never used one. seems like you could’ve at least gotten a free lunch

  10. Dylan says:

    Just about anyone should be able to get a fair amount of useful advice in 2 hours with a fee-only CFP for between $300 and $500, without any other commitments or strings. While you’re not going to get your entire financial life mapped out in 2 hours, it should be enough time to get some direction or validation on what you’re doing. Also, If you want to save a few bucks when hiring an hourly planner, offer to take your own notes during the meeting rather than paying for additional time for the planner to write up a summary for you afterward.

  11. zapeta says:

    Nope, never used one. I don’t have the assets to make it worth the trouble so for now I’m the planner.

  12. Virtualindaj says:

    I inherited a small windfall, from my parents, Depression-baby children of immigrants. The inheritance comprised at least 7 accounts of different sizes and varying positions at all different brokerage firms, all online trading accounts– my father had been an active day trader when he died in a car accident. Other than maintaining a small money market account, a small mutual fund IRA and a company 401k, I was not knowledgeable about, or interested in, investing. Totally gobsmacked when I inherited all those accounts. Planed to hire a fee only planner, researched local advisors, set up initial appointments, and set about understanding investing so I would get the most out of those exploratory meetings. The more books, blogs, magazine and newspaper pieces I read on investing, the more fascinated I became, and the more I learned. Am allocating on my own for now, but have great CPA for taxes.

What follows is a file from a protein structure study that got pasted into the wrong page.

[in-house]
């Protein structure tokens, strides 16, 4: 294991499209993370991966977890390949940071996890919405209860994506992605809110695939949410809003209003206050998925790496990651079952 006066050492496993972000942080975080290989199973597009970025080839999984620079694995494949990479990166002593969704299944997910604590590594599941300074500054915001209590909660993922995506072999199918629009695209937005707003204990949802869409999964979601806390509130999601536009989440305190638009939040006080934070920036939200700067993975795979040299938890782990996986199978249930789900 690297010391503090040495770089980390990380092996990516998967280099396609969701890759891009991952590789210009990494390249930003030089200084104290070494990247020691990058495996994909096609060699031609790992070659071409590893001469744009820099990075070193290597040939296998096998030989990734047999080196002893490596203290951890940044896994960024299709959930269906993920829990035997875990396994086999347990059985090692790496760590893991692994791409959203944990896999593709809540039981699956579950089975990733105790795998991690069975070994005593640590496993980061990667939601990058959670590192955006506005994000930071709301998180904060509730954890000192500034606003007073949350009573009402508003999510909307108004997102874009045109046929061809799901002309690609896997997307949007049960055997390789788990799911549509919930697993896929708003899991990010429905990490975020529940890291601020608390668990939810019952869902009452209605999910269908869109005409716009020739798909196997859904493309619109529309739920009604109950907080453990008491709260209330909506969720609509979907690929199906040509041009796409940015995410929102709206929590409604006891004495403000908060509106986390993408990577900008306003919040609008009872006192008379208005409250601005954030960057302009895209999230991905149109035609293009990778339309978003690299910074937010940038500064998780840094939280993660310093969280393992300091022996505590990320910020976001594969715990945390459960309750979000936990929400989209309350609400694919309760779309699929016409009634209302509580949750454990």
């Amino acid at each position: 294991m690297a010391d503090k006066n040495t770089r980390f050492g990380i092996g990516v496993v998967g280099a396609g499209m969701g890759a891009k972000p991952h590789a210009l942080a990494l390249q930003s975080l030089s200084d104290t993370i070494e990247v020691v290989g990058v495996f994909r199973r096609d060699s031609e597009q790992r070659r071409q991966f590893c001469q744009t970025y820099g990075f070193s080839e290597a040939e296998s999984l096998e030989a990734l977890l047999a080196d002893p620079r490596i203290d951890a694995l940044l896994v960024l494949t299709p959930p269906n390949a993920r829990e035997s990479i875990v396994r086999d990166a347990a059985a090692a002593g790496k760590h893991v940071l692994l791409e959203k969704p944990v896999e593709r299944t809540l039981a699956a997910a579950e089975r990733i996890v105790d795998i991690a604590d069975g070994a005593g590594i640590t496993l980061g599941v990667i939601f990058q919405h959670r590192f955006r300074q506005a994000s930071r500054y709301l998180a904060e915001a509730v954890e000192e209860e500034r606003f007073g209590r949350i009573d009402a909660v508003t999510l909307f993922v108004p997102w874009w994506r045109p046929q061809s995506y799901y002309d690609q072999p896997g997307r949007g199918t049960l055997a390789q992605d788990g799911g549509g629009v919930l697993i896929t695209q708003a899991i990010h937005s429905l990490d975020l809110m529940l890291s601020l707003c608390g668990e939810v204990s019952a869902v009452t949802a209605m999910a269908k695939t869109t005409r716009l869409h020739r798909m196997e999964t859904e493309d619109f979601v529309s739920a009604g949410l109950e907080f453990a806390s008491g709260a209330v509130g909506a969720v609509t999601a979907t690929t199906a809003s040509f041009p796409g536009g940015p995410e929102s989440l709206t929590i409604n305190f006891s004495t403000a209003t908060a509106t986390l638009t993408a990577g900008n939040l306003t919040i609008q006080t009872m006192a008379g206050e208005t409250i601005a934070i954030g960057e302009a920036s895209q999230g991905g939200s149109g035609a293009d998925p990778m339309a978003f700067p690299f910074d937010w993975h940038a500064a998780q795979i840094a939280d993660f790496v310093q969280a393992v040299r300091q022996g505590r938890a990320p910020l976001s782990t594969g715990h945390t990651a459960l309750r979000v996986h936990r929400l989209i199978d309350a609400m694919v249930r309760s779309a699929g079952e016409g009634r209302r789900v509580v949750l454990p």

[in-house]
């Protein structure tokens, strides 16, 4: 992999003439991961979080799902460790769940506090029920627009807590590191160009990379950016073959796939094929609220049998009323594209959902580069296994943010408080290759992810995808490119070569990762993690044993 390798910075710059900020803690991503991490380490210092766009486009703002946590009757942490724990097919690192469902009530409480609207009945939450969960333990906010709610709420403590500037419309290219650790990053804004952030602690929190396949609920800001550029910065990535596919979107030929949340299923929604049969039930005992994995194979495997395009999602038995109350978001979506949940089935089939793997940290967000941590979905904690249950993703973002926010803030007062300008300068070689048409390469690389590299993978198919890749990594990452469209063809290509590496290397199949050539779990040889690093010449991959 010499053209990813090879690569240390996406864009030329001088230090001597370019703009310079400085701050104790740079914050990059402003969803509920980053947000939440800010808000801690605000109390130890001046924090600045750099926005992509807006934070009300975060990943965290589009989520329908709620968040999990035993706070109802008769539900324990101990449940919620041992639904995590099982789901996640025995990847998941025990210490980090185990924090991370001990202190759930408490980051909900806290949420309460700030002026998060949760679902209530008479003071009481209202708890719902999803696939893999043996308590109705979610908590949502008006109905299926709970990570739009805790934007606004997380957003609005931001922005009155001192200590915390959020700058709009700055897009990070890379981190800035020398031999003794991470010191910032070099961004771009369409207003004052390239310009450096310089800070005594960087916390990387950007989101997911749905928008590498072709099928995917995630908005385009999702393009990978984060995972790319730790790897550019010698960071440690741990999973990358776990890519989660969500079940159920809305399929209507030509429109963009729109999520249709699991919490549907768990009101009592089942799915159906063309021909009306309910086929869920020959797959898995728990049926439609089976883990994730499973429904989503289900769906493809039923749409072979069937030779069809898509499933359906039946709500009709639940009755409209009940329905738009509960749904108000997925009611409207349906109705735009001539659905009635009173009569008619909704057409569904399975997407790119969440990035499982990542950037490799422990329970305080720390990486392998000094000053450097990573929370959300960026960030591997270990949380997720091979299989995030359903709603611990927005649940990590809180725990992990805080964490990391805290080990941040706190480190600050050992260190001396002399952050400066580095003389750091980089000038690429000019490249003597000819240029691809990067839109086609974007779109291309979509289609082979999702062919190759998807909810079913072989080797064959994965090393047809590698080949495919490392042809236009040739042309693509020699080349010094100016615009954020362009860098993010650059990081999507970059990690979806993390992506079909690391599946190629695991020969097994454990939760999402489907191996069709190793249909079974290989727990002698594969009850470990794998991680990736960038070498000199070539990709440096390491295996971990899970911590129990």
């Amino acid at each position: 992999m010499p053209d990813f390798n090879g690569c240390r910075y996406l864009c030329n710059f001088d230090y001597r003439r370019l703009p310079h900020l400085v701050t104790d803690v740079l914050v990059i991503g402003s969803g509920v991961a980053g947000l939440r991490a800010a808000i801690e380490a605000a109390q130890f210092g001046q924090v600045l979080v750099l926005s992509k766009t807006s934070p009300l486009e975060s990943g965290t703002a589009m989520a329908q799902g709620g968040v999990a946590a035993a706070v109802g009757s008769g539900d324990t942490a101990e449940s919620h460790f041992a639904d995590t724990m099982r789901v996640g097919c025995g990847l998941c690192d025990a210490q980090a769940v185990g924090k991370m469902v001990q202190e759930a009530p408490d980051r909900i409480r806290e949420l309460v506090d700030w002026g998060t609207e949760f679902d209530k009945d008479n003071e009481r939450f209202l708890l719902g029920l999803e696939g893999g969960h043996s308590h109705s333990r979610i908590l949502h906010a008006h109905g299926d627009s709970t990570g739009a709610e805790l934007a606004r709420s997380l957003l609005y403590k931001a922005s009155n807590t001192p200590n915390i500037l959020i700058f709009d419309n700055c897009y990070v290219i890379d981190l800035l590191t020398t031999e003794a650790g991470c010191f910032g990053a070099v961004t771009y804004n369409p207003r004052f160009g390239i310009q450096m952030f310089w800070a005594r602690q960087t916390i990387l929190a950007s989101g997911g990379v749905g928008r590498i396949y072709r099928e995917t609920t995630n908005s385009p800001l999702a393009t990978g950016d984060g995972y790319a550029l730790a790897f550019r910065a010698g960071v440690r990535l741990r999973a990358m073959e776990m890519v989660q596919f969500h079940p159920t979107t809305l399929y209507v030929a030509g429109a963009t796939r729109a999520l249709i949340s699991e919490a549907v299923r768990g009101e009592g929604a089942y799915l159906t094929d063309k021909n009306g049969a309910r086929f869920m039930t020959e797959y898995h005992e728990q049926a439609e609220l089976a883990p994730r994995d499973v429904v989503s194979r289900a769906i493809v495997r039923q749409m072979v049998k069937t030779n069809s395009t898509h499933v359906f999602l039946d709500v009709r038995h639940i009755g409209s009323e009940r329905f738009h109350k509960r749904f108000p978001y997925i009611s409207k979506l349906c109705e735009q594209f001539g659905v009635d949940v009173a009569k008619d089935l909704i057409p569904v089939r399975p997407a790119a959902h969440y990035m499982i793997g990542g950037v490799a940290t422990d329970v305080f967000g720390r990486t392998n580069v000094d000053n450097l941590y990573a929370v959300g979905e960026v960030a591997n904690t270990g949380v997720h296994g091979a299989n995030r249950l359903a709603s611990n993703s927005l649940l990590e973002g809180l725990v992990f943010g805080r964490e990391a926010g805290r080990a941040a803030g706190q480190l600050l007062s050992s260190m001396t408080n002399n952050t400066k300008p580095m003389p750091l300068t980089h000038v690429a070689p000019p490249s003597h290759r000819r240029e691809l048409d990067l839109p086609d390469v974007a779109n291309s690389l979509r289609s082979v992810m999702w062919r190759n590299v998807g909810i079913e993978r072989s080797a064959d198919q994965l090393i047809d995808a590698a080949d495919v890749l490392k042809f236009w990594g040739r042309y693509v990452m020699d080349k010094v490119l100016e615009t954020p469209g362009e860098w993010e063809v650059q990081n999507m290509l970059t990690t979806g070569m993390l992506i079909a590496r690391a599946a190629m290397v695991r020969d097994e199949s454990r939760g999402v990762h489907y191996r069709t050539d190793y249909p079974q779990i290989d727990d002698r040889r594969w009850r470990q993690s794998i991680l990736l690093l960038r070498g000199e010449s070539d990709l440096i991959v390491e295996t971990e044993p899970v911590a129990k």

13. eric says:

    Never personally used one but I’m not entirely against the idea of a fee-only planner if the situation calls for it.

  14. Darwin says:

    We have used one for the past 15 years plus. Today I wish I had educated myself on more investments. I don’t have control of the money we have in investments and retirements. Retired in 2003 and so much has changed and the advisors still get there percentages regardless. Now when we want money it is like asking your parents when you were growing up.

    Bottom line educate yourself and make your own investments and keep your money.

  15. faithann says:

    Saw a financial planner immediately after my divorce – he put my IRA into an annuity!! Shortly after, I realized how stupid that was and pulled out. Then went to a financial planner from a well-known credit card firm. He charged me 1% of assets and was going to put my into all loaded funds. I told him to find the best non-load funds and went with them. After a year, I got wise and like others, studied and read and inquired about stock, mutual funds, etc. Starting doing everything myself and saved a boatload! Sure, I’ve made some mistakes, but have come out way ahead.

  16. sophomore says: